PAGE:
7. Say goodbye the the change message if we have a Clinton or Bush on the ballot for the 9th presidential election in a row.

Ultimately, I think Obama can put all of these states (except for Arkansas, WV and South Carolina) in play. But we'll only get a real sense once Hillary concedes and her supporters (older woman particularly) get over their grudges and start telling the truth to pollsters.

Tin-Foil Hat theories... (0.00 / 0)
I know comments like this are destined to be troll-rated. But I think choosing Hillary as VP would drastically increase Obama's chances of being assassinated. Not pointing no fingers, just sayin.

The last time a Democratic nominee choose his hard-fought primary challenger as his VP was JFK. Lyndon Johnson also happened to have prior CIA connections.

I'm not totally looney, I doubt this would actually happen. But were I Obama, I'd play it on the safe side.

End this war. Stop John McCain. Cindy McCain is filthy rich.

I wouldn't want to try and govern (4.00 / 1)
with Hillary and Bill scheming down the hall.  

Michael Bloomberg, prince of corporate welfare

My thoughts exactly. (0.00 / 0)
I could see her undermining him the whole time.  

We won the Battle. Now the Real Fight for Change Begins. Join and fight for progressive change.  

[ Parent ]
Clinton is a Bad Choice for VP (4.00 / 1)
For 30 years, Democrats have been doing what they thought would win them elections (mostly moving to the "center"). And those choices have, instead, lost them one election after another. To win, Obama has to be the change candidate who argues against politics as usual, against the beltway, against the Iraq war. Clinton represents the continuation of Bill's politics and support for the Iraq war.

Chris' insight that Obama needs a reinforcing VP is right on. Kathleen Sebellius, Sherrod Brown, Russ Feingold, John Edwards, Janet Napolitano, and Howard Dean would all be much better selections. Each of them would reinforce the change meme and support Obama's main themes. None of them would overshadow Obama. And, as I recall, only Feingold has said anything particularly negative about Obama that could be used against him in the campaign.

Clinton is smart and capable -- a great asset to the Democratic Party. She is an incredible advocate for women. I really want her to continue to play an important role in pushing for progressive legislation and serving as a role model for women. But I think she would be a terrible VP pick.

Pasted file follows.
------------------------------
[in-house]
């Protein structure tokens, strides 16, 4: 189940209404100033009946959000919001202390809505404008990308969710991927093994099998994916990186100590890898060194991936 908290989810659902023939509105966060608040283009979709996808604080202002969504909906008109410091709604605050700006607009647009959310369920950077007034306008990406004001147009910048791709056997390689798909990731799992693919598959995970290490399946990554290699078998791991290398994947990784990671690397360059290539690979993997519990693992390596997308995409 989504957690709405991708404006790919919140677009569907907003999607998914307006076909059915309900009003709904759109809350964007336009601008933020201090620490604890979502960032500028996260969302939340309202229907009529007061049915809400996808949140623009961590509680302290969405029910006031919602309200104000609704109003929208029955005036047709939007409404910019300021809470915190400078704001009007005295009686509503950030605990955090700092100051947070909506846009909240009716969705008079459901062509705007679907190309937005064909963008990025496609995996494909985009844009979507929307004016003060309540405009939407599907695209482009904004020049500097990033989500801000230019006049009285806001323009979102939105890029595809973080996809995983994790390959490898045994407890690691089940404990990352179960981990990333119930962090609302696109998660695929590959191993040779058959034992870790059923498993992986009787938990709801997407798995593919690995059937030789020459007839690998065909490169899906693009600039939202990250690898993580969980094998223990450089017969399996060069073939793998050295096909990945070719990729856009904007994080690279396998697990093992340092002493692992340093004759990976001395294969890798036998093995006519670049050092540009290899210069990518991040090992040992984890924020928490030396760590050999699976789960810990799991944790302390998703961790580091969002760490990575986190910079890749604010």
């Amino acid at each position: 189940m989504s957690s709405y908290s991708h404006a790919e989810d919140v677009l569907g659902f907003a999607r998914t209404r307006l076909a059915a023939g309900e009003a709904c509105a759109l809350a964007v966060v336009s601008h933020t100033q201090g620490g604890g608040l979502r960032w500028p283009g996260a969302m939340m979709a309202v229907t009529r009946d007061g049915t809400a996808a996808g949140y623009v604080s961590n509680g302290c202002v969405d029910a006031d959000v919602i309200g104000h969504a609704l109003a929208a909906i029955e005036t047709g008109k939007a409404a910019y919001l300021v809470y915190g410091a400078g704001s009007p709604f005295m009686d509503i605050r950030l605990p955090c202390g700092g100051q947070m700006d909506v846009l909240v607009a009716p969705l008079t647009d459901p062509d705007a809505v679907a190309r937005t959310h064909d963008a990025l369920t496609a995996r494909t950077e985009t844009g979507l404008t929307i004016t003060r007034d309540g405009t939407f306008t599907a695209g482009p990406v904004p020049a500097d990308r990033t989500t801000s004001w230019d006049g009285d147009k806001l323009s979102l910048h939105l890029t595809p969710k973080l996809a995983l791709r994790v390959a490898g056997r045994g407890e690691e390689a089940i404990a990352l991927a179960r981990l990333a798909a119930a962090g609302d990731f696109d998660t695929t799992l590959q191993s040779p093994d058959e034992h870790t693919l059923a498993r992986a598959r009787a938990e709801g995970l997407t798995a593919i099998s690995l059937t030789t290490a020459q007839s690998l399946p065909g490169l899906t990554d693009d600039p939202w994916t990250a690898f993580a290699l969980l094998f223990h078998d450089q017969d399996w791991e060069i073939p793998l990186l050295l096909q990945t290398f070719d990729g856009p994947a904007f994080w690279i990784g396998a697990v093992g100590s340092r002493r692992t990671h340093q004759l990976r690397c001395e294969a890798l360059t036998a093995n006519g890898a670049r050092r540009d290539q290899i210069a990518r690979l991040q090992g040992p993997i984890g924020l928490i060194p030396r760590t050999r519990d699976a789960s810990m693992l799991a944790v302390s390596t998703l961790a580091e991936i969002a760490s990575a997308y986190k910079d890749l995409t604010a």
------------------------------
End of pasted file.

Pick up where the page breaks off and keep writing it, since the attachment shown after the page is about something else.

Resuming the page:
When did Feingold dis Obama? (0.00 / 0)
I know he had some pretty negative things to say about Edwards, but the only thing I remember him saying about Obama was that he is "one of the most intelligent people I have ever encountered" or something like that.

[ Parent ]
Oops. (0.00 / 0)
Oh, whoops, I think I confused his dismissal of Edwards with Obama. I don't remember him saying anything negative about Obama. Sorry about that.

[ Parent ]
Depressing Commentary on the State of Party Unity (4.00 / 2)
Although there are numerous insightful comments on this thread, there is nonetheless an ugly undercurrent that bodes poorly for Party unity in the fall.

You would think that we might be able to have a more dispassionate discussion of the pros and cons of an Obama/Clinton ticket here, but I guess my naïveté is showing again.

FDR picked John Nance Garner, JFK picked LBJ (who brought him Texas), LBJ picked Hubert, Carter picked Mondale, and Reagan picked HW Bush. These were not just geographic balancing picks, but conscious attempts to bring together party factions. In a country as diverse as ours, it still looks like pretty good politics to me unless somebody can articulate (as some of the better comments did) good reasons why it wouldn't be as effective in this campaign.

Senator Clinton has won some 17 million votes in the primary campaign. Whatever you think about her, or Bill Clinton, or her campaign, that's just too many votes to be thinking (in any serious way) about reading her out of the Party. Save some of the rancor for Joe Lieberman -- we're all going to need it when he addresses the Republican National Convention.

I don't think, however, that she would be as effective a VP choice as some others. The corporate media would be relentless in whipping up melodrama about "tension" between the "Obama and Clinton camps" -- and there are way too many peripheral people (Donna Brazile, get ready for your close-up) anxious to get on camera and to feed the beast. We'll be trying to have a grown-up conversation with America, and the media will be dumbing it down to "who is wearing the pants in the family" (and that's about as nice as it would get).

I'm intrigued by the polls Paul has noted showing some real strength with Edwards, but I remain skeptical about his appeal, given his lacklustre performance in 2004 as a VP candidate and his inability to make more of a break-through in Iowa. He remains an interesting possibility notwithstanding the disclaimers because of his undoubted credibility on "lunchpail" issues (assuming he learns to hit back good-naturedly at the TV media about their haircuts and homes). Given Senator Obama's strengths as a campaigner, I'm still inclined to recommend a VP nominee with a strong national security background -- Wes Clark, as long as you keep him off the stump and in TV studios.

Clinton's map just good enough (0.00 / 0)
Check Clinton vs. McCain map
Hillary does not need to have Obama on the ticket to win